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I'm sure there's a thread around here about this, but the search function is returning too many results to sift through.... but where's the procedure to do a proper oil change on the '04 Speedy?

The were talking about this on the Bonnie forum, and it got me thinking... Mine's long overdue for it, and I could take it to the local shop, but I'll have time in the next few days to handle this myself.

Thoughts? Advice? A place to start? Do I need the shop manual to do this properly? Dazco?


Jeff
 

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It's quite simple really. I''l just tell you how i do it and others will give you thier variations.

1)-After running the bike a bit to get the oil warm, remove the oil filler cap, then remove the drain plug and let the oil drain. I use a plastic bag on my hand and unscrew it by hand once it's loose enough. I don't like getting a wrench all oily or my hand. Oh, and you'll do this with the bike on the sidestand, not a lift for any number of reasons including the obvious. :D As the oil drains go to step 2.

2)-loosen the filter using a filter wrench then unscrew it the rest of the way by hand and toss it.

3)-personally i'm a fanatic about getting as much of the old oil out as possible. So i allow it to drain for a few minutes then i sit on the bike and rock it from side to side and then hold it straight upright for a minute. Then i'll allow it to sit for a few minutes, then repeat. I'll do this as many times as i can stand till i get tierd of doing it ! Believe it or not i have never yet gone to a point where some more oil didn't come out when rocking it ! You'll never get it all out, but the more the better for peace of mind if nothing else. Anyways, thats up to you.

4)-once you feel it's drained well, replace the drain plug, then dip a finger in some oil and rub it around the oil filter's rubber O ring. Just a light coating. Then pour fresh oil into the filter till it's full and screw it on. Once it's on all the way, wipe it clean and clean any oil on your hands so you can get a grip on it with your hand and hand tighten it as tight as you can.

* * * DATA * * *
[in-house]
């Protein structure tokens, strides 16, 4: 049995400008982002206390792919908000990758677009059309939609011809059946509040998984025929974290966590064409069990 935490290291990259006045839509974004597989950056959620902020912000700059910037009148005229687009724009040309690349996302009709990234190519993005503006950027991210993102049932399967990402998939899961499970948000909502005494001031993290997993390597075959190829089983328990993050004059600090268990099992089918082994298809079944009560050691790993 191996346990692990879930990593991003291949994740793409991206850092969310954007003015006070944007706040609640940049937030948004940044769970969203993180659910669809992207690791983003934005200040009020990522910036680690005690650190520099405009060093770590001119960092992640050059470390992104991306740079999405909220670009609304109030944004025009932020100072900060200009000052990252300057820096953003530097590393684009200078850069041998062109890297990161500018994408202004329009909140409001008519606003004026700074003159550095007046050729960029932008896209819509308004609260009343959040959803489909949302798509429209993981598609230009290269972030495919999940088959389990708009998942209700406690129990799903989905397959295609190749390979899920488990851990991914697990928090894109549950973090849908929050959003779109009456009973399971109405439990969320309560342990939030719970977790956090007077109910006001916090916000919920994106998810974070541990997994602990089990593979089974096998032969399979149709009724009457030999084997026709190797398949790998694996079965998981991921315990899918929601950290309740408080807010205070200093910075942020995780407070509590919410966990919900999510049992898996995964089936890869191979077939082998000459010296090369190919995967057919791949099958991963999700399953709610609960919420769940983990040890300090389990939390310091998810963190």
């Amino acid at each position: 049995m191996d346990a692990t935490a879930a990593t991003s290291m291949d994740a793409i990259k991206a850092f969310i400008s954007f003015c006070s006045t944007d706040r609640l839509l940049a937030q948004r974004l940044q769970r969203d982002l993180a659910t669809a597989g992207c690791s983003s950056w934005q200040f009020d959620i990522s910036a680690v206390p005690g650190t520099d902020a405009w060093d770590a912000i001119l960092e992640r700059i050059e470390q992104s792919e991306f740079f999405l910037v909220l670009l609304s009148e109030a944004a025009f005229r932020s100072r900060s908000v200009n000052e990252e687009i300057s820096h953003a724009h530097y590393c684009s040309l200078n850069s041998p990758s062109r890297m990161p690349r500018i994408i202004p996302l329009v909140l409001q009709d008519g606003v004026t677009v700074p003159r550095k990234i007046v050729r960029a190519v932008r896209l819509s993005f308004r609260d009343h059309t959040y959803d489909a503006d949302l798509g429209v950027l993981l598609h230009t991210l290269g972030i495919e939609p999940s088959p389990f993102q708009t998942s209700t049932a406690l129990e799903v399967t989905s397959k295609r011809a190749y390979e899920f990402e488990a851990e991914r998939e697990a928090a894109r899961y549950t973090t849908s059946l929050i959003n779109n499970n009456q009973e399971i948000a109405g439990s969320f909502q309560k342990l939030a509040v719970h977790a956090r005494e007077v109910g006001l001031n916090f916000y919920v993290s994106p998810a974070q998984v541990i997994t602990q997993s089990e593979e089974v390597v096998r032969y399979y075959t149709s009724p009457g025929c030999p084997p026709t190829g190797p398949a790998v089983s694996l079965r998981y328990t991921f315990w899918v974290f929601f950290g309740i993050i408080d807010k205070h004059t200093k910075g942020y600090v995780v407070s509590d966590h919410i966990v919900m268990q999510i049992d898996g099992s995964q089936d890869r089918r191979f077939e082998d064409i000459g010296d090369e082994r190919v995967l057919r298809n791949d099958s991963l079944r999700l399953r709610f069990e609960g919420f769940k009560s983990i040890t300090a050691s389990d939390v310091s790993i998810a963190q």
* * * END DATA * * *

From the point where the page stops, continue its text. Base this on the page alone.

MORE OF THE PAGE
5)-stick a funnel in the oil filler hole and put 3 quarts in and maybe a 1/3 of the 4th quart. The bike takes approximatly 4 quarts, but because there will always be some oil left it's never going to be exact. So the trick here is NOT to simply put the correct amount in according to the specs. You want to eyeball it and put a little in at a time. So the 3 quarts and a 3rd of the 4th will get you close.
Then after that you need to add a bit at a time, checking the sight glass as you do. Once you see oil showing against the glass when the bike is straight up, then you want to run the engine a few minutes, then let it settle for maybe 5 or 10. Then add a bit more and check the glass again. The point here is to get it right about in the middle of the sight glass but not to go over. And the reading will be false till the engine is run a bit then sits for a bit. This part is really up to you exactly how you go about it. But the point is that you need to add just a few ounces at a time once you are close. What i do is once it's close to 1/2 way in the sight glass i go for a 5 mile ride then come home and let it sit for a few hours then check it again. At that point you'll know the reading in the glass is 100% accurate and you can add a bit more if needed to get it to the 1/2 way point.

by the way, the reading will vary wildly if the bike is not totally level. So sit on it and hold it dead straight as you can and have someone else sight the oil level, or better yet put it on a lift in a garage or other known level surface. Also, i like to check it again to be safe after my next regular ride and letting it sit overnite. As for oil and filter, i use mobil 1 V twin available at most autozones and the Bosch 3300 filter. I'm a firm believer in M1 synthetic oil's quality, and triumph uses it for their branded oil. So thats what is recommended by those who built your bike, and i think it's the way to go. Pick up a filter wrench that fits the Bosch while your there. they're a couple bucks if that.
 

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Excellent instructions, Daz. I'm a little lazier with being quite so precise on the level ( I just put in 3 3/4 quarts, run it a few miles, let it sit for half hour and top off a bit. Never takes quite the full 4 quarts, as you say.) But your method guarantees a good result.